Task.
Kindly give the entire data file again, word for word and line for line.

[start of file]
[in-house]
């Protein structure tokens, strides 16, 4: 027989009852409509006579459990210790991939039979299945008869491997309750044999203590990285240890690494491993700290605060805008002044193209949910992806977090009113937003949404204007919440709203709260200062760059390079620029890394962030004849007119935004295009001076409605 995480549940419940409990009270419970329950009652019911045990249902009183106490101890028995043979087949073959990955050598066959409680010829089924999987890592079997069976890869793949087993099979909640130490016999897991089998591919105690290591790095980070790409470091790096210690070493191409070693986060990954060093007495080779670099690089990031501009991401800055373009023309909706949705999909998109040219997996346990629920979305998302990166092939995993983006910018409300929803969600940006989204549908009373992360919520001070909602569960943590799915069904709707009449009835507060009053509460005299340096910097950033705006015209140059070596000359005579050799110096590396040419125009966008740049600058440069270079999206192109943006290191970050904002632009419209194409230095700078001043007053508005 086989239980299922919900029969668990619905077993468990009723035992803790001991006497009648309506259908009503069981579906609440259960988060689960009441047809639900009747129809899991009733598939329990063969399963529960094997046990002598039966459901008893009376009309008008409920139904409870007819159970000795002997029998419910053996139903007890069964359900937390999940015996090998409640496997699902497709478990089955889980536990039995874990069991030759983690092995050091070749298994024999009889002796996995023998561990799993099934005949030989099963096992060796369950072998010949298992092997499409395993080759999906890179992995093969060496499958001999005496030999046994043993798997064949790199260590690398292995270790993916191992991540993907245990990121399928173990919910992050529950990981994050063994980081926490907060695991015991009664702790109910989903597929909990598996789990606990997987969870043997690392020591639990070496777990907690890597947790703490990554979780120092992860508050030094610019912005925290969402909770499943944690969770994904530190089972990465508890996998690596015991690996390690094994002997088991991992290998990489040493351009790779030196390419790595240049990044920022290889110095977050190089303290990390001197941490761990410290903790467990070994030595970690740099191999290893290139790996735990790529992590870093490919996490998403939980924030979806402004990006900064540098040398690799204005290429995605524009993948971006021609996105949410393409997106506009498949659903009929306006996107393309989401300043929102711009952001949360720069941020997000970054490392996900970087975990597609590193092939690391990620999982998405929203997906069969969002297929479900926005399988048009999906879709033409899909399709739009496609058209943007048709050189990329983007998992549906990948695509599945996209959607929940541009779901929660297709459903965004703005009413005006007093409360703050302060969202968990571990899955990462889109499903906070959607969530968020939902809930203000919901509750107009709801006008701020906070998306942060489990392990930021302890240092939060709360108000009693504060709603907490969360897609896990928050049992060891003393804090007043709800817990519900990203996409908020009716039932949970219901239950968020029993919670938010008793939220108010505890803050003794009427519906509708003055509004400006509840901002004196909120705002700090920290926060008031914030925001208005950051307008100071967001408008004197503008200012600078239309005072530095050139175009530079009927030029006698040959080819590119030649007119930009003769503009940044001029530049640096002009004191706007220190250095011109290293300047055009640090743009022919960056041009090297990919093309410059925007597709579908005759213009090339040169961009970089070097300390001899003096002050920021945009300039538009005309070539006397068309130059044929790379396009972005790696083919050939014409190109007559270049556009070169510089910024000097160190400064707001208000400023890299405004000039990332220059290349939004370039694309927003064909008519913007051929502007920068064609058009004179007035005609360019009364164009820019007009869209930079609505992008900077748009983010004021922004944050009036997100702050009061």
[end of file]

[in-house]
């Protein structure tokens, strides 16, 4: 027989009852409509006579459990210790991939039979299945008869491997309750044999203590990285240890690494491993700290605060805008002044193209949910992806977090009113937003949404204007919440709203709260200062760059390079620029890394962030004849007119935004295009001076409605 995480549940419940409990009270419970329950009652019911045990249902009183106490101890028995043979087949073959990955050598066959409680010829089924999987890592079997069976890869793949087993099979909640130490016999897991089998591919105690290591790095980070790409470091790096210690070493191409070693986060990954060093007495080779670099690089990031501009991401800055373009023309909706949705999909998109040219997996346990629920979305998302990166092939995993983006910018409300929803969600940006989204549908009373992360919520001070909602569960943590799915069904709707009449009835507060009053509460005299340096910097950033705006015209140059070596000359005579050799110096590396040419125009966008740049600058440069270079999206192109943006290191970050904002632009419209194409230095700078001043007053508005 086989239980299922919900029969668990619905077993468990009723035992803790001991006497009648309506259908009503069981579906609440259960988060689960009441047809639900009747129809899991009733598939329990063969399963529960094997046990002598039966459901008893009376009309008008409920139904409870007819159970000795002997029998419910053996139903007890069964359900937390999940015996090998409640496997699902497709478990089955889980536990039995874990069991030759983690092995050091070749298994024999009889002796996995023998561990799993099934005949030989099963096992060796369950072998010949298992092997499409395993080759999906890179992995093969060496499958001999005496030999046994043993798997064949790199260590690398292995270790993916191992991540993907245990990121399928173990919910992050529950990981994050063994980081926490907060695991015991009664702790109910989903597929909990598996789990606990997987969870043997690392020591639990070496777990907690890597947790703490990554979780120092992860508050030094610019912005925290969402909770499943944690969770994904530190089972990465508890996998690596015991690996390690094994002997088991991992290998990489040493351009790779030196390419790595240049990044920022290889110095977050190089303290990390001197941490761990410290903790467990070994030595970690740099191999290893290139790996735990790529992590870093490919996490998403939980924030979806402004990006900064540098040398690799204005290429995605524009993948971006021609996105949410393409997106506009498949659903009929306006996107393309989401300043929102711009952001949360720069941020997000970054490392996900970087975990597609590193092939690391990620999982998405929203997906069969969002297929479900926005399988048009999906879709033409899909399709739009496609058209943007048709050189990329983007998992549906990948695509599945996209959607929940541009779901929660297709459903965004703005009413005006007093409360703050302060969202968990571990899955990462889109499903906070959607969530968020939902809930203000919901509750107009709801006008701020906070998306942060489990392990930021302890240092939060709360108000009693504060709603907490969360897609896990928050049992060891003393804090007043709800817990519900990203996409908020009716039932949970219901239950968020029993919670938010008793939220108010505890803050003794009427519906509708003055509004400006509840901002004196909120705002700090920290926060008031914030925001208005950051307008100071967001408008004197503008200012600078239309005072530095050139175009530079009927030029006698040959080819590119030649007119930009003769503009940044001029530049640096002009004191706007220190250095011109290293300047055009640090743009022919960056041009090297990919093309410059925007597709579908005759213009090339040169961009970089070097300390001899003096002050920021945009300039538009005309070539006397068309130059044929790379396009972005790696083919050939014409190109007559270049556009070169510089910024000097160190400064707001208000400023890299405004000039990332220059290349939004370039694309927003064909008519913007051929502007920068064609058009004179007035005609360019009364164009820019007009869209930079609505992008900077748009983010004021922004944050009036997100702050009061």